AJP chats with Daniel Guidone, Alfred Health’s Deputy Director of Pharmacy by day and audio creative/podcaster by night
1) How would you describe your current role and what it involves?
I’m work at Alfred Health in Melbourne as the Deputy Director of Pharmacy. My responsibilities are Workforce and Development.
My role involves ensuring our patients are getting the best quality care possible through the deployment and development of pharmacy staff. On a day-to-day basis, this involves workforce planning, recruitment and rostering, and education.
2) What has been the highlight of your pharmacy career so far?
Without doubt, being involved in setting up the SHPA Foundation Residency. It ticks so many boxes at once – for patients, employees and employers. Early career pharmacists have been desperate for formal guidance and pathways in moving their careers forward, and now they have that.
Our patients need practitioners with expert skills and advanced training. And, from my own selfish point of view, there’s a huge advantage to employers. We now know that there is a group of pharmacists who have advanced their practice one further step, and we can use them for more advanced positions knowing that they have had predictable experiences in core areas in an accredited setting.
3) Tell us more about your podcast, the Purple Pen Podcast. Why did you decide to start it and how did it come about?
Basically, I wanted an excuse to buy audio equipment, and at the age of 35, I realised that I probably wasn’t ever going to get a band together – so this was a way for me to exercise a creative part of my brain. So yeah – mostly an excuse to go into stores that sell high end audio equipment.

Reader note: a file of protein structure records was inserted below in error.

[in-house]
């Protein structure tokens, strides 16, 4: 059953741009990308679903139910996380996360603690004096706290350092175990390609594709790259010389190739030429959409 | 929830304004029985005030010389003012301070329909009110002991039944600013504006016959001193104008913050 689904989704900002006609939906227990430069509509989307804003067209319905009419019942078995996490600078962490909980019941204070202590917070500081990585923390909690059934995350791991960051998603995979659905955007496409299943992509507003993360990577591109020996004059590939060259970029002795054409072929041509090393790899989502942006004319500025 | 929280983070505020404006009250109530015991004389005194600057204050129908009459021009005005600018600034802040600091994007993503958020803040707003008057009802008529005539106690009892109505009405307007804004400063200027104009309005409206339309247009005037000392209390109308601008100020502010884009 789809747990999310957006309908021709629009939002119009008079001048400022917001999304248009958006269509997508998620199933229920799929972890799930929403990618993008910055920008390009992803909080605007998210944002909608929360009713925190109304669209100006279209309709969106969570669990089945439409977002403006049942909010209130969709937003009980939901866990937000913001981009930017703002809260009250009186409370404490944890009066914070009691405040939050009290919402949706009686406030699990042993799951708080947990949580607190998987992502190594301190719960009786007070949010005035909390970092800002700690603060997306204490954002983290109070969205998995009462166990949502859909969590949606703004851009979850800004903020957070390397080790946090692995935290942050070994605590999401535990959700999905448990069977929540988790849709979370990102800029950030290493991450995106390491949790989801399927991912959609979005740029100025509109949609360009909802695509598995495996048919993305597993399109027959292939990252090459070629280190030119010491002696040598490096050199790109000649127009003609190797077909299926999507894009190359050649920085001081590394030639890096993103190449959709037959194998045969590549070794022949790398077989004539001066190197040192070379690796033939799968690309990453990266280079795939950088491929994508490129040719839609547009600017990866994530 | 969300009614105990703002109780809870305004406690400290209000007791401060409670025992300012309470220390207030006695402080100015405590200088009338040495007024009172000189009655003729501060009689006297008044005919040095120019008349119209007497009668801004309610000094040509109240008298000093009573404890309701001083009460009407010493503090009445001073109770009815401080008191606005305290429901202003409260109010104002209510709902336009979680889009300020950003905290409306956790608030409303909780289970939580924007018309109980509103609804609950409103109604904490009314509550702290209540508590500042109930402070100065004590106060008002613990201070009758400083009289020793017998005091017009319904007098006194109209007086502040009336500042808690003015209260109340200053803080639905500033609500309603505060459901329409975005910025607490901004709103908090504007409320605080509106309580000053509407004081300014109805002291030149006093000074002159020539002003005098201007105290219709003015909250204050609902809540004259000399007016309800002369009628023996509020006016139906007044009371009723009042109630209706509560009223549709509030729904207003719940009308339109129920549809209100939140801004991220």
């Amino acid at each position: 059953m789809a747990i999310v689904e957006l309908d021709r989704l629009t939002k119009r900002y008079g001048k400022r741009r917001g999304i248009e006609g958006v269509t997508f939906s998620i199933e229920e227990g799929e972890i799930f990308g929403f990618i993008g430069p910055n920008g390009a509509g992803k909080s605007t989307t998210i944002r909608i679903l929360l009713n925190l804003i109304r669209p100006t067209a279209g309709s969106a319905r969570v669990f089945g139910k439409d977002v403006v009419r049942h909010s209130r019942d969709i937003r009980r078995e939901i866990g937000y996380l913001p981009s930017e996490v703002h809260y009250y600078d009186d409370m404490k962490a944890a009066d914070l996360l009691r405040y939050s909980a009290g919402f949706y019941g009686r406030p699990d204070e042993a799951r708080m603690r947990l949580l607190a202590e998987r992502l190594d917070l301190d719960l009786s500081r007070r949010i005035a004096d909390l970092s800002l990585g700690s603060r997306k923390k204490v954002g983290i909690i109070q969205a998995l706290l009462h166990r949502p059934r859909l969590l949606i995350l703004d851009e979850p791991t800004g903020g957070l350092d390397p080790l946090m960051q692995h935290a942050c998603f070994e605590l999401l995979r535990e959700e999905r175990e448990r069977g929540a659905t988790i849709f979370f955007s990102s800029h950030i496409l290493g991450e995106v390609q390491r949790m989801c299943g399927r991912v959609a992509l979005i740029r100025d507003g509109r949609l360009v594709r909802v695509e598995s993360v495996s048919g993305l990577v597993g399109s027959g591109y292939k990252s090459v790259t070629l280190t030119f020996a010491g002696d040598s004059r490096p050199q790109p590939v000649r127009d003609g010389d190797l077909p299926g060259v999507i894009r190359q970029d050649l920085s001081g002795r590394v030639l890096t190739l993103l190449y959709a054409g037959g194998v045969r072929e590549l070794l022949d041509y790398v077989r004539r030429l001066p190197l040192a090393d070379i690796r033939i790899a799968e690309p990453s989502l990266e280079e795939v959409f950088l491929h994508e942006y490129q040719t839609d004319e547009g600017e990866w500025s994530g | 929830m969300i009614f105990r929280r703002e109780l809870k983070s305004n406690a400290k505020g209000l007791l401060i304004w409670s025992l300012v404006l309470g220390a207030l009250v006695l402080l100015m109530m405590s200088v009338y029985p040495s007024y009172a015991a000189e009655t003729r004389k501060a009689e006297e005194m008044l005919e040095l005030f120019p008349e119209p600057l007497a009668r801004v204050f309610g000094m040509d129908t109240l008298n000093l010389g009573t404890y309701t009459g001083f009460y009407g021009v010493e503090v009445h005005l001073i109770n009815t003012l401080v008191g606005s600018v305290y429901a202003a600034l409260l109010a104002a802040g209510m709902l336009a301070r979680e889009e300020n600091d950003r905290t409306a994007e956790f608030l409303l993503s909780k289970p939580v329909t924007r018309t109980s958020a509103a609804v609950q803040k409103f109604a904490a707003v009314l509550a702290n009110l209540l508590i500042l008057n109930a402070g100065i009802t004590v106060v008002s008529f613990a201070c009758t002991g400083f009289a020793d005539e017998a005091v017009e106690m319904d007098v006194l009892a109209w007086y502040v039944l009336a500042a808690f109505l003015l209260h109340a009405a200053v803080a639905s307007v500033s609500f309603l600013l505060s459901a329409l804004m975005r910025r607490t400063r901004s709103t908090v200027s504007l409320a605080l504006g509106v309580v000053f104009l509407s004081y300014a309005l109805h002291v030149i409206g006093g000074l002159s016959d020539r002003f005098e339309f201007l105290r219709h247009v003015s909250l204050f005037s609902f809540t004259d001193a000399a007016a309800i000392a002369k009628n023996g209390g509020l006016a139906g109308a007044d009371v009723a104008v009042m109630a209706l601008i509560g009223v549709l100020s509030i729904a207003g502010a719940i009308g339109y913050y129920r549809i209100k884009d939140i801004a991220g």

I then approached Jane because I knew she was into podcasts and that as a medicines information pharmacist she’d be good at the parts that I wasn’t. We then approached the SHPA, who have been fantastic in providing support for equipment and hosting. This all happened on one night, at an SHPA dinner.
Jane and I drafted some topics, and contacted guests who we thought were interesting. We set it up as an informal discussion, because neither of us have time to do any NPR-style production and there is enough bad formal education in the pharmacy world, so we think we fill a good niche.
4) What’s the best thing about working in pharmacy?
I really enjoy seeing staff advance their practice and develop as people and practitioners – in my role that’s the what gives me the most satisfaction.
There’s nothing like the buzz you get from seeing people you taught as undergraduates, interns and now residents grow into expert clinical pharmacists.
5) What’s something you think needs to be changed or improved in the profession?
We need to create a workforce that is more mobile, more flexible and more advanced. I am currently obsessed with recruitment – because it occupies so much of my time and because its such a difficult and important part of my job.
I’ve noticed that for our junior positions we can have over 50 suitable applicants for each position, but for senior positions we have at most a handful. Part of this is due to our young workforce, but part of it tells me that our profession has not spent enough time training and grooming leaders.
I think people need to train and develop staff for the next 10 years, not the next 10 weeks.
Pharmacy leaders need to recognise that building a workforce is critical to our success as a profession, and that advancing the skills of our colleagues and staff is core work, not a “nice-to-have add on”. Every workplace has day-to-day pressures, but these will get worse if we don’t have a fit-for-purpose workforce going forward.
See more about the Purple Pen Podcast here